HOSPITALITY has been one of the economic sectors hardest hit by the coronavirus lockdown. As Almeria gets ready to move into the first phase of the government’s plan for Spain to begin a gradual return to the new normality on May 11, the Euro Weekly News asks local cafe and restaurant owners how they see the next couple of months shaping up for their businesses.
Stephen Hollings co-owner of the Cornish Pride cafe in Albox
“I see difficult times for small businesses like ours”, Stephen commented.
“It has not been an easy time trying to get Social Security assistance, and the astronomically high ‘autonimo’ payments are still being taken out of our bank, despite being told they would be frozen.“
Commenting on the phase one provision which allows cafes like Cornish Pride to serve customers only on outside spaces, and then at just 50 per cent of capacity, Stephen said “our business is going to be severely affected.
“We have just six outside tables so can only serve three! By the time we have paid all the outgoings we will be lucky to break even. Luckily we can offer a full take away service so we hope that might help us through this extremely difficult period.“
Jemma Wilson, Rosie Lees cafe-bar and teashop in Turre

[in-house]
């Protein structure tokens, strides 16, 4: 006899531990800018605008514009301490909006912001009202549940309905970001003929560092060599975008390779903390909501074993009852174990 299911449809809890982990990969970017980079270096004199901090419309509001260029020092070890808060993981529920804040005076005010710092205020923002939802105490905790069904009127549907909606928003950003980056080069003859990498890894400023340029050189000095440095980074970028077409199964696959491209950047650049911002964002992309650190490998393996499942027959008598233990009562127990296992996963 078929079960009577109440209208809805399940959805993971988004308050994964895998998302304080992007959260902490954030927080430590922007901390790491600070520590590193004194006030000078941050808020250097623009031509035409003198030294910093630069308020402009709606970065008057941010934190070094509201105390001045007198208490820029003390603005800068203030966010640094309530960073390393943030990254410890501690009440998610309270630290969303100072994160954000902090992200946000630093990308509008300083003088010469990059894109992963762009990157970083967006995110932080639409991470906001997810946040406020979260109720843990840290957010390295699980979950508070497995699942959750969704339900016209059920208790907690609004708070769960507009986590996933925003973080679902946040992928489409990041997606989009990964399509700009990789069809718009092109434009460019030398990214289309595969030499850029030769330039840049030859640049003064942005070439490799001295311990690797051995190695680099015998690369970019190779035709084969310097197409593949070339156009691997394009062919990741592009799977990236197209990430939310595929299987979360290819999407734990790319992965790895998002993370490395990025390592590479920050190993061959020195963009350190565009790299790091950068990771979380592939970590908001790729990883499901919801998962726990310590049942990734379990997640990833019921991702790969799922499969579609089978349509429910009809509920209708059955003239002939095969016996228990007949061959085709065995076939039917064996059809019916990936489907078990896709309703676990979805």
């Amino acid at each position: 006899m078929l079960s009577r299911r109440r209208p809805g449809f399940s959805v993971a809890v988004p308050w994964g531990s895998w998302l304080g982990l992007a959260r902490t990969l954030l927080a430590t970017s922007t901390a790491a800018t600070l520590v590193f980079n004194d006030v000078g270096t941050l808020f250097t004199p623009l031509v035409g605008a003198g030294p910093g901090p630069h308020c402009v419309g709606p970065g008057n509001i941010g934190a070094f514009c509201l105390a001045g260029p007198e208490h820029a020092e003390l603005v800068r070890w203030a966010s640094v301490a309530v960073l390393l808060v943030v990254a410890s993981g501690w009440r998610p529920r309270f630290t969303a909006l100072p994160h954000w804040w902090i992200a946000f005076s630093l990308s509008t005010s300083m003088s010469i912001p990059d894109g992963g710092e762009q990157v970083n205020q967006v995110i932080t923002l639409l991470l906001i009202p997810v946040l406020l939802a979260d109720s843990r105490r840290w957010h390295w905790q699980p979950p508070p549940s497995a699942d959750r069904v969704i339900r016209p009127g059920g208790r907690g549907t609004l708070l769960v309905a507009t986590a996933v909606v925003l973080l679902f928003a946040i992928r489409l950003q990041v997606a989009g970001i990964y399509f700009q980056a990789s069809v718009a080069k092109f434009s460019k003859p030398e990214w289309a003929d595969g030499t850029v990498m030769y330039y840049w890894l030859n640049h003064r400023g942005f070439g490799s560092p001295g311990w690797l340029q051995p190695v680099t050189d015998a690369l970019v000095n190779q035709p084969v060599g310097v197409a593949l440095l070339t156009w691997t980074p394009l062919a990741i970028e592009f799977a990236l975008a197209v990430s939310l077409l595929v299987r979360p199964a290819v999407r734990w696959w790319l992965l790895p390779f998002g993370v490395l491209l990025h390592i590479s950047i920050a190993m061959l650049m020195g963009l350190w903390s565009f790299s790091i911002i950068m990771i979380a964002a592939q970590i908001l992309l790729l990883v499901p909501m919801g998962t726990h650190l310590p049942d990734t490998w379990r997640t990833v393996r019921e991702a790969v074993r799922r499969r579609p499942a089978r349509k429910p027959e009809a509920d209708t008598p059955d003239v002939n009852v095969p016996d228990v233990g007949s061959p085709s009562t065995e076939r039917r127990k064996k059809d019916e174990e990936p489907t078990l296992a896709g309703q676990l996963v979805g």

“It has been a scary place to be”, Turre’s Rosie Lees cafe-bar and teashop owner Jemma Wilson told EWN.
Jemma said the impact of having to close her business’s doors and all the uncertainty about how long it would be before she could open up shop again and under what conditions, as well as with the correct safety measures in place, has been an enormous worry.
Not only has she had all the concerns as a cafe owner of having to deal with a crisis which completely paralysed all business, she also feels responsibility for her staff and for her customers, stressing “I don’t want to compromise their safety.”
As for what will happen to her business this month and next, Jemma says “it is very much going to depend on the government’s approach to lifting the lockdown and the additional support available through the de-escalation, especially from the staff perspective and the impact on them.”
Francisca Andreu, Neptuno Mojácar Restaurante y Eventos
“It has been hard for Neptuno because we have many employees on contract and we have had to put them put them on the dole with the assistance, which is never like the salary they receive”, explained Fran.
“The good thing is that we opened up for deliveries about 10 days ago, and this is working really well, and means that now we have people working again. And from Monday we are starting with takeaways and we will need more people to work.
“Also good is that it will be Monday when we start opening the terraces, and we hope to be able to have many people dining with us.
“We are taking all the health and hygiene precautions to ensure healthy deliveries and zero contact.”